Wednesday, March 4, 2015

Why I Love Mainers, or The Day I Learned to Snowmobile

Canada: the land of snow.  And therefore, Canada: the land of snowmobiles.  In fact, the eastern provinces of Canada are absolutely covered with massive networks of fantastic snowmobile trails.  There are riding clubs everywhere, and heck, the snowmobile was even born in Canada!  (Well, technically it was a Michiganer who got the patent in Canada ... but that's neither here nor there.)

I figured that the Maritimes were within reach, so it would be easy to find a great snowmobile adventure before my last east coast winter melted away.  I started calling around.  Halifax, where can I rent a snowmobile?  PEI, got anything for me?  You've got trails that circumnavigate the island/province, there must be options!  No?  St. John's?  Fredericton?

Canada, how could you let me down like this!

Snowmobiling may be super popular, but you have to own your toy to be able to enjoy.  First timer?  Want to rent one and see what it's like?  TOO BAD.

There was nowhere in eastern Canada within a 12 hour drive of Boston where I could rent a snowmobile for a day.  This meant two things.  First, my Canadian friends would not be able to join me for the fun, so I'd be going solo.  Second, my drive would be a lot shorter.

Because fortunately not only is snowmobiling the winter pastime of Canada, but it's also the winter pastime of Maine!  (And New Hampshire and Vermont, and New York too I'm sure, but I went to Maine.)

 Even better, I found a place where I could rent a cabin for the night and bring the pups!  Sold. We hopped in the truck and headed north.

Maine highways in the winter are rather desolate, with their crusts of dirty plowed up snow on the shoulder and sad, barren trees as far as the eye can see.  So I can't say North Country Rivers outpost knocked my socks off when I arrived, with it's smattering of buildings right next to the state highway.  The row of little cabins faced away from the road towards the Kennebec River, and seemed to me a bit like they were trying too hard to be a beautiful mountain hideaway.  Although in summer, when the trees aren't in hibernation, it's probably close enough!

But once I turned my back on the ice-rimmed highway and sad gas station across the street, I was immediately pumped about my mountain hideaway.  What a fantastic deal for $50 a night!!  Mwenzie and I had an adorable two bedroom cabin with a living room and a kitchen ALL TO OURSELVES.  It was cute and clean and completely perfect.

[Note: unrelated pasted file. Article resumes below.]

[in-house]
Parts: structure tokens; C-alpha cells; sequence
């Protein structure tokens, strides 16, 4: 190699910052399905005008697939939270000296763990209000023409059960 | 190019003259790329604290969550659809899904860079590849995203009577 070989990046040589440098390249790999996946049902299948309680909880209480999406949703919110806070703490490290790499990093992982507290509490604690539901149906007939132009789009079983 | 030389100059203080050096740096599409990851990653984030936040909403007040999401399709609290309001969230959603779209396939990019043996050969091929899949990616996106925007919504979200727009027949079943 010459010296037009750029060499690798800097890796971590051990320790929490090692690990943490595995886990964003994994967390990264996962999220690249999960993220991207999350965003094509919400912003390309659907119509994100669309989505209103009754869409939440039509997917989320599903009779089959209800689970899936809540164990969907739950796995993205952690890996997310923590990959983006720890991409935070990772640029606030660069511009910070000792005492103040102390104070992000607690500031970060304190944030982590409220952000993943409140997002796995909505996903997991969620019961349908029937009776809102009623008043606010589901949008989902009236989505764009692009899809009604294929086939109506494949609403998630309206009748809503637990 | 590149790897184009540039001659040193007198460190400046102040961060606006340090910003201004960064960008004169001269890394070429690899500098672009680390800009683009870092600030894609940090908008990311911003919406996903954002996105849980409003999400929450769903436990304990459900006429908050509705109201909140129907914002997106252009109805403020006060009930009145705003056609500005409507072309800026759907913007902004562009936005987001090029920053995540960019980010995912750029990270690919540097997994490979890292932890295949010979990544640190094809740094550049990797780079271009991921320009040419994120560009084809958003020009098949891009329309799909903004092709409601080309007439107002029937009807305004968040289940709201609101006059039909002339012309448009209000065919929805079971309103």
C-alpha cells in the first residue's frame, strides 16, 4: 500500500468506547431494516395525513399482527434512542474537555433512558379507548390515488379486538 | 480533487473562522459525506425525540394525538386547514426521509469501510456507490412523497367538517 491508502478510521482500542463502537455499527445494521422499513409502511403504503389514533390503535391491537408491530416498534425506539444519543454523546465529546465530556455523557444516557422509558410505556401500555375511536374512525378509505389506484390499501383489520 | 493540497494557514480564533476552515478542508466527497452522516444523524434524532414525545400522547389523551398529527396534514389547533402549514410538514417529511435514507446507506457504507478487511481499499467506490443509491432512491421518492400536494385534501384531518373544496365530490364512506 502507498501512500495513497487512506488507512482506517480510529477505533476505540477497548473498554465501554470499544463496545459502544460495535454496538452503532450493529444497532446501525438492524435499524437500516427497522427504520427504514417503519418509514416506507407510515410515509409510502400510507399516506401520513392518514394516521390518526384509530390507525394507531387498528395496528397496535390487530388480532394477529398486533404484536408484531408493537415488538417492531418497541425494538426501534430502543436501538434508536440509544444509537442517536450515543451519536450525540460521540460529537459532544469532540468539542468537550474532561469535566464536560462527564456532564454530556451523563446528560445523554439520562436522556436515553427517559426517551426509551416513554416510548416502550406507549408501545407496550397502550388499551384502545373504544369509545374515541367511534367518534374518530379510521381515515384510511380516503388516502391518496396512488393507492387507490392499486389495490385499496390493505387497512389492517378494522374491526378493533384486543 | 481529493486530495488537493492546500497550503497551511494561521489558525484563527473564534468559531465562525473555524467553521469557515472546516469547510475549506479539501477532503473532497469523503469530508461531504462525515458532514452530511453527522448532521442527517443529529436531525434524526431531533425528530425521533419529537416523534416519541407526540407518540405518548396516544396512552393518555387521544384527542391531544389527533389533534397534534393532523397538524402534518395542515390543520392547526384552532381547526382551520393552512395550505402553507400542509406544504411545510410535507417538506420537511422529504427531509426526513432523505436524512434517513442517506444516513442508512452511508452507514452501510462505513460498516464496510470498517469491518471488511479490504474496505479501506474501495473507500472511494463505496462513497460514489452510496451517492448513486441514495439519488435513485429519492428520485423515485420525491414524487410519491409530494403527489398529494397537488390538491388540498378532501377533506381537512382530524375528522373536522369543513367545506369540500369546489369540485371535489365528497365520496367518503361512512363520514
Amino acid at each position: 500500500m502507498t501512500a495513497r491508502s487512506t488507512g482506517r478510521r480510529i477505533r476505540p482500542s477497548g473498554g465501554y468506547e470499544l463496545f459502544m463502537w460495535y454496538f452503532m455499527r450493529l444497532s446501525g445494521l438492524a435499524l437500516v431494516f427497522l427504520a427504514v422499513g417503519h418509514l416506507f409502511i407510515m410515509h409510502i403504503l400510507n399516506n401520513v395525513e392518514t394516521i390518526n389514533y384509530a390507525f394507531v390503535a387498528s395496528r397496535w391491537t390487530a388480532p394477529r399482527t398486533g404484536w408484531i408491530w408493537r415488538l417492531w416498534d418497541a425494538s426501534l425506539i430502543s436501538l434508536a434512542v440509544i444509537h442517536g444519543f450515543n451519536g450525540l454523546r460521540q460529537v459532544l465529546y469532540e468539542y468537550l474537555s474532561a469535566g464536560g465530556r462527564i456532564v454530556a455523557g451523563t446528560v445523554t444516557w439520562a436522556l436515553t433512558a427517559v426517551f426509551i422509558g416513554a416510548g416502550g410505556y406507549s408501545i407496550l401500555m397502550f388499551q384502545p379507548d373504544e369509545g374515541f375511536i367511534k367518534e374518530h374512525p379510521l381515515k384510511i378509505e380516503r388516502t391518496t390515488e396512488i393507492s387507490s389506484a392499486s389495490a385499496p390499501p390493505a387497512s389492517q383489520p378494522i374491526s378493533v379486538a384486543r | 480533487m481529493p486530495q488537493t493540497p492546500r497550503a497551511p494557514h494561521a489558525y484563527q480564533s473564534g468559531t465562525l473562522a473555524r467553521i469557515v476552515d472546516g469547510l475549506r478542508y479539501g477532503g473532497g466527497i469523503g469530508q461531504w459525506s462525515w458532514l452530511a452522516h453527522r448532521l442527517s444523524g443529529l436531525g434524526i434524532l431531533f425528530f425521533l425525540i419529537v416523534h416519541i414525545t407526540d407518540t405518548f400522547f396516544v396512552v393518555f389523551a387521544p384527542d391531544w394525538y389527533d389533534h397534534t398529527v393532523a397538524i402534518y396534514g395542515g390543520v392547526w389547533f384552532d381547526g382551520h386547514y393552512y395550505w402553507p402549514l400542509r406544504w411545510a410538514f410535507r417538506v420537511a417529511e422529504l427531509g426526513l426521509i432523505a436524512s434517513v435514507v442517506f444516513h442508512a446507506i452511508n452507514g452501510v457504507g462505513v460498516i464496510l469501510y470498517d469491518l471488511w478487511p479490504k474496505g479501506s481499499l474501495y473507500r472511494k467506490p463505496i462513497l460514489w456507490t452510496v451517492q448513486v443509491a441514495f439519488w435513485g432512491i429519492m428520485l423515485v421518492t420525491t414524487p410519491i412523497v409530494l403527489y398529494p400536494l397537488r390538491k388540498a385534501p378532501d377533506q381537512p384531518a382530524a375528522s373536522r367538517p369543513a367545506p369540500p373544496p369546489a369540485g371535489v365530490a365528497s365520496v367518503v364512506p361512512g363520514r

And the snowmobile adventure turned out to be just that--an adventure.  I have to thank the Indian tourists who made up the rest of our group for that.  I was nervous about being the clueless newbie, but those guys made me look like I'd been doing this for years!

Eventually the guides booted me out the door to practice on the snowed-over airstrip outside while they sorted out the chaos in the main lodge.  So, I hopped on with my helmet, turned on the ignition, and immediately learned that snowmobiling is actually a lot like riding a jet ski and is therefore AWESOME.  You learn quickly that what looks like a vast, smooth snow field actually has a lot of texture and terrain that you would never notice if you weren't traversing across it.  You have to lean a bit to turn and help keep your weight distributed (this was more important out on the actual trails than on the flat air strip), but otherwise it's basically press the gas and go!

When the whole group was finally mounted up and vaguely comfortable with operating the machines, we headed off down the snowmobile trails that cut across the end of the air strip.  We rode for over three hours!  The trails were usually quite wide, with plenty of space for folks to pass us going the other direction.  They curved around trees and swept down into gullies and leveled out along ridge lines to give great views of Maine's mountains off in the distance.  With my crazy Antarctica boots and huge mittens, I found that I was quite comfortable with one exception- my head.  Sure, I had a helmet on, but there are cracks around the neck and around the visor that let in a piercing wind that made my brain go numb.  At one water break, I dug out my balaclava and put it on under the helmet, which fortunately fit over the layer of fleece.  And then I was perfectly toasty for the rest of the day!

I learned that there's a code among snowmobilers when you're out sharing the trails.  The lead person waves at the oncoming snowmobile and then signals with their hand how many people are following behind, so the oncoming snowmobile knows to modify their speed a little even after they've passed two snowmobiles, because (as in our case) there are still another eight strung out along the trail.  And then, the last person signals to indicate that the parade is over and the oncoming drivers can push the pedal to the metal again.